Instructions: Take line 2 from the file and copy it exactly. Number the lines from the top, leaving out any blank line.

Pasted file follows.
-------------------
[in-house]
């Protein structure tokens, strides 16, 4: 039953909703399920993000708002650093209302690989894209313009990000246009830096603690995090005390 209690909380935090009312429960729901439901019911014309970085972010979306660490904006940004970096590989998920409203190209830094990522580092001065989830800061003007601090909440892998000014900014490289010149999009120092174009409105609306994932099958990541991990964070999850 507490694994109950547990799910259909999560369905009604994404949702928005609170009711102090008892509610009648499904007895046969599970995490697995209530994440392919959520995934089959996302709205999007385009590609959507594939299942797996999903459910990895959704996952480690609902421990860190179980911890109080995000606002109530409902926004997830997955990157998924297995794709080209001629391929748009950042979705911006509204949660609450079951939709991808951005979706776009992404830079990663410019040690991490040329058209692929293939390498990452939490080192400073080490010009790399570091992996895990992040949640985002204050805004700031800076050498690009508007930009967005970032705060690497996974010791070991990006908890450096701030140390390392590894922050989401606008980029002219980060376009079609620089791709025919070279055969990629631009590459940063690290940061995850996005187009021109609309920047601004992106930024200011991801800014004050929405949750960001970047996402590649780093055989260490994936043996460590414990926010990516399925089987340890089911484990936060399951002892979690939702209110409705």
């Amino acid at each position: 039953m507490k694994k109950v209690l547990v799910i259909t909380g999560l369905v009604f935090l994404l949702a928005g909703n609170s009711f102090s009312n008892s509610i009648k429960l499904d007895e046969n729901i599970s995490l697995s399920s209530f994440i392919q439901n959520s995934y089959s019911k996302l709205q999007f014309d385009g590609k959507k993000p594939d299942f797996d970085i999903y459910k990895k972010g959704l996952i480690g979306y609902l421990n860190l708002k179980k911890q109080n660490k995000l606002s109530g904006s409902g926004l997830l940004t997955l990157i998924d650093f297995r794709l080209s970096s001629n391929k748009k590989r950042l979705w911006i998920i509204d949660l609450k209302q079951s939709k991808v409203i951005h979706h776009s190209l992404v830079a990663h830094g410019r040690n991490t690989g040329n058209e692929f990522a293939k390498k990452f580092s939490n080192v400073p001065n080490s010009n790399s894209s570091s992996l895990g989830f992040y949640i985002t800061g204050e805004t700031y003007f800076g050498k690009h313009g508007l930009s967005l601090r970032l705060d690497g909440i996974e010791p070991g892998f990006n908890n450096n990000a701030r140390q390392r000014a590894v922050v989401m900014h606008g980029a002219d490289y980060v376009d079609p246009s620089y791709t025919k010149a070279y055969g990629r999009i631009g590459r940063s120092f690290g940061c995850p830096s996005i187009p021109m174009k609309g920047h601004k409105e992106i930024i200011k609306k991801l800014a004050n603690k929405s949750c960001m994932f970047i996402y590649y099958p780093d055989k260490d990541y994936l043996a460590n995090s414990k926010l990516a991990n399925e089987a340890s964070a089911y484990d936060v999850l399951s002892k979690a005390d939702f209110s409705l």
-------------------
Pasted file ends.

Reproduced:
């Protein structure tokens, strides 16, 4: 039953909703399920993000708002650093209302690989894209313009990000246009830096603690995090005390 209690909380935090009312429960729901439901019911014309970085972010979306660490904006940004970096590989998920409203190209830094990522580092001065989830800061003007601090909440892998000014900014490289010149999009120092174009409105609306994932099958990541991990964070999850 507490694994109950547990799910259909999560369905009604994404949702928005609170009711102090008892509610009648499904007895046969599970995490697995209530994440392919959520995934089959996302709205999007385009590609959507594939299942797996999903459910990895959704996952480690609902421990860190179980911890109080995000606002109530409902926004997830997955990157998924297995794709080209001629391929748009950042979705911006509204949660609450079951939709991808951005979706776009992404830079990663410019040690991490040329058209692929293939390498990452939490080192400073080490010009790399570091992996895990992040949640985002204050805004700031800076050498690009508007930009967005970032705060690497996974010791070991990006908890450096701030140390390392590894922050989401606008980029002219980060376009079609620089791709025919070279055969990629631009590459940063690290940061995850996005187009021109609309920047601004992106930024200011991801800014004050929405949750960001970047996402590649780093055989260490994936043996460590414990926010990516399925089987340890089911484990936060399951002892979690939702209110409705």